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Review: Binaural Dinner Date

Review: Binaural Dinner Date

Review: Binaural Dinner Date cover photo on Stagedoor
I once read an article suggesting that only a few questions were required to discover if a couple were compatible.

The two I can recall are: do you like horror films and would you travel abroad alone? Others have put forward the idea that through answering a particular list of questions together two people can be nudged towards falling in love.

Maybe we need such prompts because the art of conversation is dying, and it is hard to find intimacy in a swipe left, swipe right dating culture. ZU-UK’s Binaural Dinner Date—first produced at Theatre Royal Stratford East—returns to a new venue at Rich Mix in East London and tries to manipulate us into giving our hearts away through an hour’s worth of conversation and promptings delivered via headphones. You can go with a partner or the company will pair you with a stranger.

Participants at Binaural Dinner Date. Photo by Ludovic Des Cognets.

Played out in Rich Mix’s café space, which is temporarily transformed into a mock Italian restaurant featuring waiters and a menu of starter questions, the piece shows up the absurdities of dating rituals. It plays intelligently on the slightly surreal nature of the enterprise, not least when it throws out abortion and Brexit as suitable topics when the conversation flounders.

There is a feeling of being like animals in a zoo, a feeling exacerbated by the fact that Rich Mix’s vast plate windows make it possible for those outside to peer in and watch what we are doing and us to see the outside world on its way home from work, at play and—in some cases—clearly in love.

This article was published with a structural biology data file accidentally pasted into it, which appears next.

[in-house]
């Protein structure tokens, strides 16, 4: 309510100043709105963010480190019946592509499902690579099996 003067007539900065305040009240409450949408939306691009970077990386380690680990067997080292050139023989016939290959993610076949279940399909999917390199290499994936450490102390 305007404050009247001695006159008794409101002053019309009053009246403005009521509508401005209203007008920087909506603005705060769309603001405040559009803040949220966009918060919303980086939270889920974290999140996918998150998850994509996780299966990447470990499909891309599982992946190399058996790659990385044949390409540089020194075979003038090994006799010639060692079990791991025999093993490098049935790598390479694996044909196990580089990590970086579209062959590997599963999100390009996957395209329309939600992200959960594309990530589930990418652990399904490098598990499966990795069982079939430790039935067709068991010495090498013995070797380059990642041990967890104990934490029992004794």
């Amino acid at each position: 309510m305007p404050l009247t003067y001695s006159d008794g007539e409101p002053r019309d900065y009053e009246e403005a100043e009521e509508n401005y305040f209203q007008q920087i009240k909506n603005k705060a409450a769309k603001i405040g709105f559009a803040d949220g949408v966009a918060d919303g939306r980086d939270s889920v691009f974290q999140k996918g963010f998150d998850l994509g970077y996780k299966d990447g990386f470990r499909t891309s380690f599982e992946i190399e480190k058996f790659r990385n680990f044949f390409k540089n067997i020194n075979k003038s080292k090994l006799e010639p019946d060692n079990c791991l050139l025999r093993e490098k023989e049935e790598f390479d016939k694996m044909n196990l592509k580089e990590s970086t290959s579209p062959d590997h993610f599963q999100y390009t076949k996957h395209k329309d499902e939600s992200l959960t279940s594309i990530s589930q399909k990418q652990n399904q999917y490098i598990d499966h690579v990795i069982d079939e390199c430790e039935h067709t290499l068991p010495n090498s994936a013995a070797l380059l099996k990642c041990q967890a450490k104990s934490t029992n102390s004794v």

The final 10 minutes plays on this cleverly, as does the show’s technological tricks that take what you have said in the apparent intimacy of the date and reframe it. To some degree the piece highlights how we present ourselves to the world and to a potential lover, and how we all perform a version of ourselves. Particularly in a dating setting.

I’m deliberately not giving too much away in terms of what actually happens because I reckon that would spoil the experience. But it uses games, questions, instructions and lots of eye contact to try and get us to know our partner better. It is aware that it hinders as much as its helps. One of the things it ultimately proves is that there is probably no magic formula for finding someone else attractive and interesting and if you really want to get to know someone there is no substitute for a proper conversation.

Apparently, some have indeed become couples after experiencing the show, but I’d be inclined to think of it as a nifty theatrical version of one of those on-line couples’ quizzes. It may not ultimately offer great insight or deliver true love, but its loads of fun.

Binaural Dinner Date runs until 2 March. Many performances are already sold out so if you want to book, you'd best be quick! You can buy tickets here

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Written by

Lyn Gardner

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